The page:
PITTSFIELD — A new partner will bring victims’ views to the forefront, as a task force prepares to guide the Springfield Diocese on how to improve its response to clergy sexual abuse.
The diocese said Thursday it has contracted with a nonprofit group, Stop It Now!, to gather information from abuse survivors. The point, those involved say, is to use victims’ experience and insight — elicited carefully and respectfully — to inform recommendations the task force will present to the region’s new Catholic bishop.
“We need to listen to people with lived experience,” said Jeffrey Trant, director of the Office of Safe Environment and Victim Assistance for the Diocese of Springfield, speaking at a Springfield news conference. “We want to listen with humility and learn what will be helpful.”
The renewed outreach to survivors, handled through an independent party, is the latest move to bring transparency and fairness to what long has been a closed process controlled by the Catholic Church.
Olan Horne, of Chester, a clergy abuse survivor and advocate for victims, says that while the new group’s work can have meaning and value for survivors, it does not address a backlog of specific complaints that, in his view, continues to impair trust in local Catholic leaders. He also said the task force, after six months of operation, should by now understand what victims have experienced and what they most need — without paying for six weeks of study by a group like Stop It Now!
Many victims of past abuse within the Springfield Diocese, Horne said Thursday, continue to wait for the church to resolve their requests for an audience with church leaders, as well as for justice and, in some cases, financial compensation.
“It’s a lollipop and we need a meal,” Horne said of the program announced Thursday. “You’ve got survivors who have been waiting six and seven years. The diocese is not prioritizing what’s most important to people who are suffering today. That’s what’s missing here.”
The Eagle asked a spokeswoman for the diocese to say whether the new bishop plans to accelerate resolution of those cases, and why the new outreach is needed. The spokeswoman said she would seek answers but as of 8 p.m. had not responded.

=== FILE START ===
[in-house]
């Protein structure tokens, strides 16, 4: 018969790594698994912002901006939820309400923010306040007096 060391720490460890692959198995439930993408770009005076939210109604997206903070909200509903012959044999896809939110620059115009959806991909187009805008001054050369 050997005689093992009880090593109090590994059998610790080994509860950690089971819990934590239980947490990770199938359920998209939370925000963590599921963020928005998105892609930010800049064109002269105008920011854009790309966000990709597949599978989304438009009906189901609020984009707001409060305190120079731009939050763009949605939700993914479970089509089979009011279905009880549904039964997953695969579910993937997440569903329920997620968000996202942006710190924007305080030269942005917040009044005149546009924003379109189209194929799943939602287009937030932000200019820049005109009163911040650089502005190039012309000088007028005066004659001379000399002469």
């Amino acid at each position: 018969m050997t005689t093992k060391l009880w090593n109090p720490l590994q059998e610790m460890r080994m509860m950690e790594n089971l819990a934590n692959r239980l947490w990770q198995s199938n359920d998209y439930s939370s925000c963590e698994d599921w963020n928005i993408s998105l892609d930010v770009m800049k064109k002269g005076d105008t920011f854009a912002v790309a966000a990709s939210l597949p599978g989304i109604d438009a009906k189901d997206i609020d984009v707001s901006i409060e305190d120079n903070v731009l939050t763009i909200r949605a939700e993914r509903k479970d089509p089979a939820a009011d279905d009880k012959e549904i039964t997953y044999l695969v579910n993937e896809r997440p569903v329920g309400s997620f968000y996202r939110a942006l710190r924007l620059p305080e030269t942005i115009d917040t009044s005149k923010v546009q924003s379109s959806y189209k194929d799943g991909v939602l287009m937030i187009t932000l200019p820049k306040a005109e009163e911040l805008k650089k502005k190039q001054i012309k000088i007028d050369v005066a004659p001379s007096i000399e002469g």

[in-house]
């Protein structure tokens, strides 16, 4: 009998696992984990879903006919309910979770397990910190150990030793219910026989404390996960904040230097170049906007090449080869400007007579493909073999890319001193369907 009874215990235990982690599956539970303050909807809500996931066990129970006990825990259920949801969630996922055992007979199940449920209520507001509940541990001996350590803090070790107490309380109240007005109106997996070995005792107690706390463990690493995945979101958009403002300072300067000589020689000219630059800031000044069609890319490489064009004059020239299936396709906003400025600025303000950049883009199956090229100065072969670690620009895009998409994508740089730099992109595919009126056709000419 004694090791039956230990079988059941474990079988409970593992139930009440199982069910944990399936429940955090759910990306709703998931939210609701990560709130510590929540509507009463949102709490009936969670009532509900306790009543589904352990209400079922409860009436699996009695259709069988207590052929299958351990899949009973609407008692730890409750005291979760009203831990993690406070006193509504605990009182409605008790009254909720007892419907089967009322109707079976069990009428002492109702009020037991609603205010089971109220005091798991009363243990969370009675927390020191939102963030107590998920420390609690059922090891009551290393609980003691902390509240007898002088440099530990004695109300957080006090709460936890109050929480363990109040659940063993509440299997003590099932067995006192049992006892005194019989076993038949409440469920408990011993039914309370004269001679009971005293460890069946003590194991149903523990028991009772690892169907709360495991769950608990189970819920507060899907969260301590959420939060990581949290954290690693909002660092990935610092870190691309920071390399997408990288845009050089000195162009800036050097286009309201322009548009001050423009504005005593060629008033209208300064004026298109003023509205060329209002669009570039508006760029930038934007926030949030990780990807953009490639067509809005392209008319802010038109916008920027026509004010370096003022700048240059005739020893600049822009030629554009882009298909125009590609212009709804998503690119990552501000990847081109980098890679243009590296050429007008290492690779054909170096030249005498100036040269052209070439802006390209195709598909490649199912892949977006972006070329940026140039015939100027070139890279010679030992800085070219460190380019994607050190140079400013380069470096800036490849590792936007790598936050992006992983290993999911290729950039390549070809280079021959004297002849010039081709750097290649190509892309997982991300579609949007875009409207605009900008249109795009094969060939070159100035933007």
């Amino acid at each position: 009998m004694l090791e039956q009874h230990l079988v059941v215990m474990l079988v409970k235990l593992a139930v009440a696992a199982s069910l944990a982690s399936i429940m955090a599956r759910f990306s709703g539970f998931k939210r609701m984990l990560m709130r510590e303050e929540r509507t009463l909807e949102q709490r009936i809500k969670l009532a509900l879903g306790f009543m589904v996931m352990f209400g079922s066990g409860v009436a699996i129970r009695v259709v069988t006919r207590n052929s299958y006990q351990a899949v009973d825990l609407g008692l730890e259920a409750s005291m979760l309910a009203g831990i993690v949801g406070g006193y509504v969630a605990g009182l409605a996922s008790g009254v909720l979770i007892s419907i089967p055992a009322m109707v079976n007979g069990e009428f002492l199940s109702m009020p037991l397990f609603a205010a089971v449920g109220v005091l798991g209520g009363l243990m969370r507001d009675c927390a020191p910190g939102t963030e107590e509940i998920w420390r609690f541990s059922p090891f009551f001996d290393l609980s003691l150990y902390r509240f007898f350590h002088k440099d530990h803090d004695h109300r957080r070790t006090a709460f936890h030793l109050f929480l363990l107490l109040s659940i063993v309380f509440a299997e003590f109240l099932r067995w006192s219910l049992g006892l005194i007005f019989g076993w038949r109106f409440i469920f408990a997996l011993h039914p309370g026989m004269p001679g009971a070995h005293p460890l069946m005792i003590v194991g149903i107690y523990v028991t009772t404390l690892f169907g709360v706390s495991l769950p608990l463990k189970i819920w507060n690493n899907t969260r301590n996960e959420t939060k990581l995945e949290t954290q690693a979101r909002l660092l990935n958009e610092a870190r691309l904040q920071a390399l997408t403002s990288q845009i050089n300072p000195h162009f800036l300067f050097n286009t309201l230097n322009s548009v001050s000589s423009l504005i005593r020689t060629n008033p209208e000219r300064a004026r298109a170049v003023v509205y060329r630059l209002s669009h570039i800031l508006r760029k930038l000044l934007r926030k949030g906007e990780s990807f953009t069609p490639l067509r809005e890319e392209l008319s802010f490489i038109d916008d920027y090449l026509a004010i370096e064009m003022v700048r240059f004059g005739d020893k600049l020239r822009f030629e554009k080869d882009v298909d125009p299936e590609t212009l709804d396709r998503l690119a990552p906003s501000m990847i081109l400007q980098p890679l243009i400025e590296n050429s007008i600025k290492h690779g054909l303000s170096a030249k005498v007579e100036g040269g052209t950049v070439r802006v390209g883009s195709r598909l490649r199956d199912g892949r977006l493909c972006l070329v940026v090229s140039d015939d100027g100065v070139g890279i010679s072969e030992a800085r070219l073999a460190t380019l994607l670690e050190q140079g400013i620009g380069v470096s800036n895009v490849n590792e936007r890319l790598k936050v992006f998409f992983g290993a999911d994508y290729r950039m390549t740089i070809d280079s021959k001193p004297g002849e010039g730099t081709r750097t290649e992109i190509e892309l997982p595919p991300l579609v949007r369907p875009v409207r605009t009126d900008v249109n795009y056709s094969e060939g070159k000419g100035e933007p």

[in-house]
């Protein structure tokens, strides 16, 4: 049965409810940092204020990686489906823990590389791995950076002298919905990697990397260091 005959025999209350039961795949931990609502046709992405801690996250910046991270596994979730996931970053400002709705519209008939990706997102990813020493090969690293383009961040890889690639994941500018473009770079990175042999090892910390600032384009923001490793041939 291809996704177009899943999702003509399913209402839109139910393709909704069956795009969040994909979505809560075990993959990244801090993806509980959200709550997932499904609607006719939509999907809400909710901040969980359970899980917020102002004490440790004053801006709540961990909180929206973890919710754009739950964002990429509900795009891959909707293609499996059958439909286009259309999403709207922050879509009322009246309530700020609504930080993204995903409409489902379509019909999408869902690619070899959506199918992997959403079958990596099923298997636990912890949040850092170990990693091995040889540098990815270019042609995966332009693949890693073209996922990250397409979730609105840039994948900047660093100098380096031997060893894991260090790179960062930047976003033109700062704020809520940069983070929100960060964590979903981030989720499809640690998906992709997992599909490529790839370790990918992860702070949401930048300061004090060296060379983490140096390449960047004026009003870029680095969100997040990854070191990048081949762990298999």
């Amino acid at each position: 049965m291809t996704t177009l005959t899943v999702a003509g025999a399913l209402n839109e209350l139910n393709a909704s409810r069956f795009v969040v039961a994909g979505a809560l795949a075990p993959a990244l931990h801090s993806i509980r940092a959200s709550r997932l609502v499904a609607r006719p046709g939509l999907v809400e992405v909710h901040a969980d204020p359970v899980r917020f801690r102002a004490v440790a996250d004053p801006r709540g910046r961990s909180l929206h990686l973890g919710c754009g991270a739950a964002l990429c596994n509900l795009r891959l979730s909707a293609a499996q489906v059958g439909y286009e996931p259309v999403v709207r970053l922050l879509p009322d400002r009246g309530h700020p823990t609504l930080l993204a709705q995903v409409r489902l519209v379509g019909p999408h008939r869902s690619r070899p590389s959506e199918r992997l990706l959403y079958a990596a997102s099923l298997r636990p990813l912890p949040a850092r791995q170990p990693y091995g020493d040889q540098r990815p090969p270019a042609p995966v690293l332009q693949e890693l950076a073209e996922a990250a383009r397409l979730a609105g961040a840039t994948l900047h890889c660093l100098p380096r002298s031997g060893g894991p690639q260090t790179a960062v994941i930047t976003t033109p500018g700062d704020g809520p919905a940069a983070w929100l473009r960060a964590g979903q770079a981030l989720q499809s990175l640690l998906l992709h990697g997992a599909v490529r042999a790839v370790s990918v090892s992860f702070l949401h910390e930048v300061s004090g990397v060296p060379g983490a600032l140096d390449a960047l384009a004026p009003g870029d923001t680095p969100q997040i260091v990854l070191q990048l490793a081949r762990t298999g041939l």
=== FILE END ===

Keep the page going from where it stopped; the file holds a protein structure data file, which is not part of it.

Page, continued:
New group’s role
The task force, led by Daniel Ford, a retired Pittsfield judge, was created last May, weeks before another former jurist managing an independent review concluded that Christopher J. Weldon, a former Springfield bishop, engaged in sexual abuse.
On Thursday, Ford joined representatives of Stop It Now! to explain the group’s role and to invite survivors to take advantage of the outreach.
“We’re hoping that the media will get the word out to the people at large,” Ford said, standing under blue skies outside the Bishop Marshall Center on Elliot Street in Springfield.
To arrange a session with Stop It Now!, people can call 413-587-3502 and leave a message in what the group says is a confidential voicemail system, providing their first name and a callback number. Contact also can be arranged by sending an email to firstname.lastname@example.org, putting “You Matter” in the subject line. More information is available at stopitnow.org/youmatter.
People are asked to register interest in participating by Jan. 25. Stop It Now!, which has no affiliation with the Catholic Church, plans to forward its findings to Ford’s task force by March 1.
Ford said that the nonprofit, which has been working for nearly 30 years to prevent sexual abuse, will allow people to describe their experiences in a format designed to protect them from suffering further trauma. A representative of the group said it is using a consultant to devise survey questions that will build out its report to Ford’s task force.
It isn’t yet known when the task force will file its recommendations with the diocese’s new leader, Bishop William Byrne, who was installed Dec. 14 as the region’s 10th bishop.
When asked about differing policies among Catholic dioceses on identifying confirmed abusers, the bishop suggested Thursday that he is committed to disclosure. Days before he took his new post, the diocese announced it would change its policy and post online the names of priests who were credibly accused of abuse, even if those complaints were received after the priests had died. Until then, those clerics had been spared exposure.
“Transparency is a top priority here in Western Massachusetts now,” Byrne said Thursday. The diocese represents Catholics in the state’s four western counties, including Berkshire County.
Peter Pollard, himself a clergy abuse survivor, said at Thursday’s news conference that the kind of work done by Stop It Now! offers a path toward healing, if survivors can feel that a sense of personal safety has been restored and that people who abused others have been held to account.
“What we really need to do is listen. That’s what’s so wonderful about this project,” he said.
Pollard urged people injured by clergy misconduct to come forward. “Let us know. What would help prevent future abuse? Tell us what they would need, and what would be useful for them.”